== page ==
Mindful eating is actually one of my favorite subjects because we could be eating the best food in the world, but if we’re eating it in a hurry or while we’re upset, or in a very stressful place, we are not going to get the full nourishment from that food.
Addressing how we eat is just as important as addressing what we eat.
Mindful eating is just about paying attention, and so that’s something we can all do. It’s free, and it is available to us at all times at all meals. Many of us, if we’re eating in a hurry or eating while at work, for example, or eating in a car, sometimes we might even have that feeling of, “Oh, who ate my food?” You have a bowl of food in front of you, and you’re eating while distracted, and then there’s no more food, and you go, “What just happened?” If we don’t pay attention, we don’t send all of the cues to our bodies to start digestion. Digestion starts in the brain. Even if you close your eyes for a second and think of your favorite food, you might notice that you start releasing saliva. The brain starts sending messages to the whole body to get ready to digest.
Here’s a good exercise that you can do at home: grab a little piece of something. It could be a piece of fruit, or it could be a nut. It could even be a little piece of chocolate.
The first thing about paying attention is thinking about these choices that you have, that you can give yourself. Think about what you’re drawn to first, and why.
Why are we drawn to certain choices? Then start looking at the food you chose and pretend for a moment that you’ve never seen it before. See if you notice anything different that you hadn’t noticed before and have your own experience with what you are exploring.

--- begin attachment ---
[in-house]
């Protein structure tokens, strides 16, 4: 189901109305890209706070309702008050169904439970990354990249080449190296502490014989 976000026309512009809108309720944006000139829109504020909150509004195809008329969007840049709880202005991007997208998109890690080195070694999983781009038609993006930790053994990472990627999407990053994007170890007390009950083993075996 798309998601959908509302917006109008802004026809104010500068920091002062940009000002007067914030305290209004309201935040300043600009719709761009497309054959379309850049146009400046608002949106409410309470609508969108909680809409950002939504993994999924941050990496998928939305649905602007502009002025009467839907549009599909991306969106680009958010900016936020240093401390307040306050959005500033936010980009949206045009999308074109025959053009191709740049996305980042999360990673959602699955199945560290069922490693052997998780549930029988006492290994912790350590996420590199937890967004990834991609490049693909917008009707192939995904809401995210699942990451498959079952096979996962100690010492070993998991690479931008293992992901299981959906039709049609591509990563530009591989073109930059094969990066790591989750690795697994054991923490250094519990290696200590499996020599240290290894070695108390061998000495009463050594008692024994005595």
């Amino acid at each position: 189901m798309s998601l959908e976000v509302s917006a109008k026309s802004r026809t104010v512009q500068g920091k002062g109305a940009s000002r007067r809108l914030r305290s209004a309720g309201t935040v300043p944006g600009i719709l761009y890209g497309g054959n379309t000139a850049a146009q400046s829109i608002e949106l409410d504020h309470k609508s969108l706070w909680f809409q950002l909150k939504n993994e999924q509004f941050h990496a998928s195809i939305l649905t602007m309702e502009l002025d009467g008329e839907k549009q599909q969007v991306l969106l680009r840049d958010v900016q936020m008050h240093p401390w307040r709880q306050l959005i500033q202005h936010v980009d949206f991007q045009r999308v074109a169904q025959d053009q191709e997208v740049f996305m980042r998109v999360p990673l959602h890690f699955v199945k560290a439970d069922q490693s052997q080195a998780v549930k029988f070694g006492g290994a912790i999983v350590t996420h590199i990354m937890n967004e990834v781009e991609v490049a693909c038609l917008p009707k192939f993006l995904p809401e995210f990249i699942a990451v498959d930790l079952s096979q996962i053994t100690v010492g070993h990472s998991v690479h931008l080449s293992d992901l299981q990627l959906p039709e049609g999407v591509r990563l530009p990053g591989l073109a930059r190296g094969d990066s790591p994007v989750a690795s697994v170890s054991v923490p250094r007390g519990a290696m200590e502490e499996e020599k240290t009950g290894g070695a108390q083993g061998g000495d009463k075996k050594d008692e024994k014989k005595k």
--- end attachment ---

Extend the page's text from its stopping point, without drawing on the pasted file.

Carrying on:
The next step is to bring it to our nostrils and take a sniff. See if you notice anything new about the way it smells. When I did this experiment with a pecan, I could definitely smell pecan pie. It was like having the whole pie in the little nut.
Then the next step is to put it in our mouths and not chew quite yet. When you put it in your mouth, you can notice how saliva just kind of starts gushing out, and it’s actually a little uncomfortable to hold something in our mouths and not chew because we are trained to chew. We put it in our mouths, we start chewing. Just holding it for a second and tasting it as a whole. Do you sense the taste of it when it’s in your mouth, “unprocessed”? What’s happening? What is your body wanting to do automatically that you get to notice for the first time?
Then you can chew. You can see where in your tongue, or where in your mouth you taste the flavor the most. What is the texture? Do you chew enough so that it changes texture completely before you swallow? So those are interesting things to just know about your food, yourself and how you have been eating.
Then as you swallow, you can focus on the sensation of that food first being separate, being this pecan, and then at what point does the pecan become Thais. At what point does this food become you? It would probably be difficult to do this at every meal with every bite. The notion is to do this every once in a while. It’s just a way to check in and look at how fast are we eating, how much are we paying attention to the choices that we’re making. And then raising awareness to the fact that everything we put in our bodies becomes us.
So that is a little bit about mindful eating. Try it out and let me know what you discover!